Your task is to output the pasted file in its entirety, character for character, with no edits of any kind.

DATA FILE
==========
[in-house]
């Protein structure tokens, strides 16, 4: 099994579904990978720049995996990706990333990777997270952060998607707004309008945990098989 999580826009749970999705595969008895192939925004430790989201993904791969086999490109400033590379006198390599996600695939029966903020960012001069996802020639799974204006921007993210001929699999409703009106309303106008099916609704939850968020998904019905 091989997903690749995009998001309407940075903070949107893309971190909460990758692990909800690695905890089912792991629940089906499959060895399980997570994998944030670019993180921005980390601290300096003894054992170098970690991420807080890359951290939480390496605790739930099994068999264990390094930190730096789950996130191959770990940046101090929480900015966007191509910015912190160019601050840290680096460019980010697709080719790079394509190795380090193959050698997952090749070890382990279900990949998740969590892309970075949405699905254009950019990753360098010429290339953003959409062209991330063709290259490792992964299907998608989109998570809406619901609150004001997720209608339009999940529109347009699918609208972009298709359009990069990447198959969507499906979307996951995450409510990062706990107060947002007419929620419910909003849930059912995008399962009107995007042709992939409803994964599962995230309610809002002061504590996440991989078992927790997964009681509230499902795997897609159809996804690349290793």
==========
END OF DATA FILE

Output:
[in-house]
């Protein structure tokens, strides 16, 4: 099994579904990978720049995996990706990333990777997270952060998607707004309008945990098989 999580826009749970999705595969008895192939925004430790989201993904791969086999490109400033590379006198390599996600695939029966903020960012001069996802020639799974204006921007993210001929699999409703009106309303106008099916609704939850968020998904019905 091989997903690749995009998001309407940075903070949107893309971190909460990758692990909800690695905890089912792991629940089906499959060895399980997570994998944030670019993180921005980390601290300096003894054992170098970690991420807080890359951290939480390496605790739930099994068999264990390094930190730096789950996130191959770990940046101090929480900015966007191509910015912190160019601050840290680096460019980010697709080719790079394509190795380090193959050698997952090749070890382990279900990949998740969590892309970075949405699905254009950019990753360098010429290339953003959409062209991330063709290259490792992964299907998608989109998570809406619901609150004001997720209608339009999940529109347009699918609208972009298709359009990069990447198959969507499906979307996951995450409510990062706990107060947002007419929620419910909003849930059912995008399962009107995007042709992939409803994964599962995230309610809002002061504590996440991989078992927790997964009681509230499902795997897609159809996804690349290793």